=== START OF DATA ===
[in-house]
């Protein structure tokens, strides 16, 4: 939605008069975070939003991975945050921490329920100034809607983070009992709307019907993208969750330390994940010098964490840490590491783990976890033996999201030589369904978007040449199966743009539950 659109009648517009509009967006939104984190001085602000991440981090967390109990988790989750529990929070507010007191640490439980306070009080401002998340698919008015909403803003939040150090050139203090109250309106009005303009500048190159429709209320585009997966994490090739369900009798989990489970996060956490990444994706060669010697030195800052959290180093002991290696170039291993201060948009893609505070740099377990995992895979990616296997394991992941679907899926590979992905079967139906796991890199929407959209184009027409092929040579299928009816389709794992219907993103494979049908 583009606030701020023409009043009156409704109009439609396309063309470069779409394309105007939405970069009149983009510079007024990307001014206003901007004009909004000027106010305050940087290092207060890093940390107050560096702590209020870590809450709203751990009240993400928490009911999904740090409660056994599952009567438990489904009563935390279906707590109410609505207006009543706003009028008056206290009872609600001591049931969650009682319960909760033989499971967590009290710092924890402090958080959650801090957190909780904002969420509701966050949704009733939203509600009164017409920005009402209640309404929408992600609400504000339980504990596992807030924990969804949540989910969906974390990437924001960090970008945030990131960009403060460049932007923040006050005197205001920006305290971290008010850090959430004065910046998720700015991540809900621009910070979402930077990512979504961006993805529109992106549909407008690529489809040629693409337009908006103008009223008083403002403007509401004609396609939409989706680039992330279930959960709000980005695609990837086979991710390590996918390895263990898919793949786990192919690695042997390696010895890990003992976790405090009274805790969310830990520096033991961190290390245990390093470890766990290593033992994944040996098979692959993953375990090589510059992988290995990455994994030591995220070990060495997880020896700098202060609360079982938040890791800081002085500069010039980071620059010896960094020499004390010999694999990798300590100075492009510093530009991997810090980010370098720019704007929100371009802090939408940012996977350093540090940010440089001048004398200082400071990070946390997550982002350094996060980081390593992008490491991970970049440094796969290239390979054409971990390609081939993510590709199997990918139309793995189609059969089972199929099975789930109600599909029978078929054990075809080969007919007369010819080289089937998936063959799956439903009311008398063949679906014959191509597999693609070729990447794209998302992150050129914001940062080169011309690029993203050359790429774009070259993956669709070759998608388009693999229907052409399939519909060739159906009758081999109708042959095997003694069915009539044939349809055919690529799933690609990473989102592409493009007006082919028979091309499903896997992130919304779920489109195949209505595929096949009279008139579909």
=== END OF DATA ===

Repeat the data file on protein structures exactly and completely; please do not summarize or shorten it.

[in-house]
């Protein structure tokens, strides 16, 4: 939605008069975070939003991975945050921490329920100034809607983070009992709307019907993208969750330390994940010098964490840490590491783990976890033996999201030589369904978007040449199966743009539950 659109009648517009509009967006939104984190001085602000991440981090967390109990988790989750529990929070507010007191640490439980306070009080401002998340698919008015909403803003939040150090050139203090109250309106009005303009500048190159429709209320585009997966994490090739369900009798989990489970996060956490990444994706060669010697030195800052959290180093002991290696170039291993201060948009893609505070740099377990995992895979990616296997394991992941679907899926590979992905079967139906796991890199929407959209184009027409092929040579299928009816389709794992219907993103494979049908 583009606030701020023409009043009156409704109009439609396309063309470069779409394309105007939405970069009149983009510079007024990307001014206003901007004009909004000027106010305050940087290092207060890093940390107050560096702590209020870590809450709203751990009240993400928490009911999904740090409660056994599952009567438990489904009563935390279906707590109410609505207006009543706003009028008056206290009872609600001591049931969650009682319960909760033989499971967590009290710092924890402090958080959650801090957190909780904002969420509701966050949704009733939203509600009164017409920005009402209640309404929408992600609400504000339980504990596992807030924990969804949540989910969906974390990437924001960090970008945030990131960009403060460049932007923040006050005197205001920006305290971290008010850090959430004065910046998720700015991540809900621009910070979402930077990512979504961006993805529109992106549909407008690529489809040629693409337009908006103008009223008083403002403007509401004609396609939409989706680039992330279930959960709000980005695609990837086979991710390590996918390895263990898919793949786990192919690695042997390696010895890990003992976790405090009274805790969310830990520096033991961190290390245990390093470890766990290593033992994944040996098979692959993953375990090589510059992988290995990455994994030591995220070990060495997880020896700098202060609360079982938040890791800081002085500069010039980071620059010896960094020499004390010999694999990798300590100075492009510093530009991997810090980010370098720019704007929100371009802090939408940012996977350093540090940010440089001048004398200082400071990070946390997550982002350094996060980081390593992008490491991970970049440094796969290239390979054409971990390609081939993510590709199997990918139309793995189609059969089972199929099975789930109600599909029978078929054990075809080969007919007369010819080289089937998936063959799956439903009311008398063949679906014959191509597999693609070729990447794209998302992150050129914001940062080169011309690029993203050359790429774009070259993956669709070759998608388009693999229907052409399939519909060739159906009758081999109708042959095997003694069915009539044939349809055919690529799933690609990473989102592409493009007006082919028979091309499903896997992130919304779920489109195949209505595929096949009279008139579909």